15. Shepherd BL, Ferrand R, Munyati S, Folkard S, Boyd K, Bandason T, et al. HLA Correlates of Long-Term Survival in Vertically Infected HIV-1-Positive Adolescents in Harare, Zimbabwe. AIDS research and human retroviruses 2015; 31(5):504-507.

16. Apps R, Qi Y, Carlson JM, Chen H, Gao X, Thomas R, et al. Influence of HLA-C expression level on HIV control. Science 2013; 340(6128):87-91.

Training Opportunities

This project offers the student an excellent opportunity for training in a multi-disciplinary range of skills, including project management, statistics and genetic epidemiology, state-of-the-art molecular techniques for genotyping of immunogenetic loci (including HLA, KIR, and Tapasin), such as the use of long-range mon-allelic sequencing and next generation sequencing. Training will also be provided in cellular immunology, including flow cytometry and functional assays of CTL, NK cell and viral inhibition activity. Additional training on scientific writing and dissemination of research findings will be available to the student, as he/she will be encouraged to prepare and present his/her work during regular weekly meetings/scientific presentations and national/international conferences. The student will be encouraged to visit the project sites in Zimbabwe and visit the laboratories of our collaborator (Prof Mary Carrington, NCI, USA) to gain specific skills as may be needed for the project.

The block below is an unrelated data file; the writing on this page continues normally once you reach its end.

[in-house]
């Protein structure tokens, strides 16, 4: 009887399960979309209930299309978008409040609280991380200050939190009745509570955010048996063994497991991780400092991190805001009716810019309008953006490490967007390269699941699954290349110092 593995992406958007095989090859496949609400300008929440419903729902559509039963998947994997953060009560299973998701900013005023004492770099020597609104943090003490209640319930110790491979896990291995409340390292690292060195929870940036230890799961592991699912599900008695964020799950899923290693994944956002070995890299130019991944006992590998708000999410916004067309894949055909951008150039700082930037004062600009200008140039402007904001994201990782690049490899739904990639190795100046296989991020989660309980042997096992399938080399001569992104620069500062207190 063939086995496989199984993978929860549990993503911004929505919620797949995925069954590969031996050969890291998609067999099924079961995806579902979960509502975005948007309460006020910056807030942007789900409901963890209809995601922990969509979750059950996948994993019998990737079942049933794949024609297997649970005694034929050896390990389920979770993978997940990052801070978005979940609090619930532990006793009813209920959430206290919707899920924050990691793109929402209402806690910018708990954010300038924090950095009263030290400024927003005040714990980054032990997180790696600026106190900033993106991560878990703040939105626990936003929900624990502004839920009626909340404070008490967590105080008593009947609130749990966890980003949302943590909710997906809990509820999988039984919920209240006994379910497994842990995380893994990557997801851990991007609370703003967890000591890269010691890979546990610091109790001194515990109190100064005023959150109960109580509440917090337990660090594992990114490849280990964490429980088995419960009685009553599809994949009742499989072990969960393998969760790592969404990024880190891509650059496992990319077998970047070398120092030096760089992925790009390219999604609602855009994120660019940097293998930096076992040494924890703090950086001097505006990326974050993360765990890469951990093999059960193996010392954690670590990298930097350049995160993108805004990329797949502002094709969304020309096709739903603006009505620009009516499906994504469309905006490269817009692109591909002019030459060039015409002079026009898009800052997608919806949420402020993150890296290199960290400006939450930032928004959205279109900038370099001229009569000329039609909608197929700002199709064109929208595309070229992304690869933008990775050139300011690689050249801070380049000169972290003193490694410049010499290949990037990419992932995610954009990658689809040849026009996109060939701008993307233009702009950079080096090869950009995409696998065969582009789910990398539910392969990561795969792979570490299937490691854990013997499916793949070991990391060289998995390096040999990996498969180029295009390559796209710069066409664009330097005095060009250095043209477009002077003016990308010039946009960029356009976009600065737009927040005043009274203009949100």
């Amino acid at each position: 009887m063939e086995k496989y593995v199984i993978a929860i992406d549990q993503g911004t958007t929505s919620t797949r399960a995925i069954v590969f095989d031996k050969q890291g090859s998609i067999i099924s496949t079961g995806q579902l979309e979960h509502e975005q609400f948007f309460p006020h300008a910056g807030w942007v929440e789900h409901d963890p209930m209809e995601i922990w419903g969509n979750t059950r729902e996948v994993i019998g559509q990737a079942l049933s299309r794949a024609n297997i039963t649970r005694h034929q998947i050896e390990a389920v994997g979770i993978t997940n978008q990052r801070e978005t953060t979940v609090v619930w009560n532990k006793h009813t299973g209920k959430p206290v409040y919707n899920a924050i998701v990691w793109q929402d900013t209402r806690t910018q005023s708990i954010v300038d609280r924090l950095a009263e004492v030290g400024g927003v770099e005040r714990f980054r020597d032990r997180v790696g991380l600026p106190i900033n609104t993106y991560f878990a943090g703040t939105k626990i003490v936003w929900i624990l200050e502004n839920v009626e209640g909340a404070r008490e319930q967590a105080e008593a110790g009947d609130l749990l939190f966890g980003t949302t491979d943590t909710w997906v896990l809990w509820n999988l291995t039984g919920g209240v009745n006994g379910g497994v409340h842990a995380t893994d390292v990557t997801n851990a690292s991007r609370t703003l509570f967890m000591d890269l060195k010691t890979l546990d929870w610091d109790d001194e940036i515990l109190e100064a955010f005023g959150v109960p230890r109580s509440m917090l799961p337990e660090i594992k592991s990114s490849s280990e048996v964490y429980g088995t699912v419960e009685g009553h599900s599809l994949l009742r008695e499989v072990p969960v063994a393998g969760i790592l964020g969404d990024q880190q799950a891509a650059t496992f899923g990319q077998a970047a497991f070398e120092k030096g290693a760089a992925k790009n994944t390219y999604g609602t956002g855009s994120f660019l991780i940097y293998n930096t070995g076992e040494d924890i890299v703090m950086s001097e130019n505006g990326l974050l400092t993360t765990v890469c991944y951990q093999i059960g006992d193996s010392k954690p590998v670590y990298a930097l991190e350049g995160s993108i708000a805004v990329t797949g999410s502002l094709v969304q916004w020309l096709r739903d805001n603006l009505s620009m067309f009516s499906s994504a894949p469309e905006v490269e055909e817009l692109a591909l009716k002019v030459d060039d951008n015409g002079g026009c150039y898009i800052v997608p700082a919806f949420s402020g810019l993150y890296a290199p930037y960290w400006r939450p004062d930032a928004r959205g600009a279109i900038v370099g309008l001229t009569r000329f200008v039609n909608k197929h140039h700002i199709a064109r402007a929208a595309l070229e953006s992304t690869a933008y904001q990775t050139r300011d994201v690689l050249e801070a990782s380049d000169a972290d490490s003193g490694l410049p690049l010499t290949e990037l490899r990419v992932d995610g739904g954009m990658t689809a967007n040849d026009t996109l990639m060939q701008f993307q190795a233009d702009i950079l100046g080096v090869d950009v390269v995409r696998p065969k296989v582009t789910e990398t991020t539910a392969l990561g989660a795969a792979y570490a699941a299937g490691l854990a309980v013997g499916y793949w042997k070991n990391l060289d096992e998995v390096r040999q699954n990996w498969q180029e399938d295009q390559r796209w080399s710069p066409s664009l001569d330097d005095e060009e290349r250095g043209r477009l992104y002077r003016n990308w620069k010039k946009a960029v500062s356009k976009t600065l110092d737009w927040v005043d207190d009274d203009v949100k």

Immunology & Infectious Disease and Tropical Medicine & Global Health


Project reference number: 959

Funding and admissions information


Name Department Institution Country Email
Professor Sarah L Rowland-Jones Target Discovery Institute Oxford University, NDM Research Building GBR
Professor Rashida Ferrand London School of Hygiene and Tropical medicine ZWE
Dr Louis-Marie Yindom NDM Oxford University GBR

There are no publications listed for this DPhil project.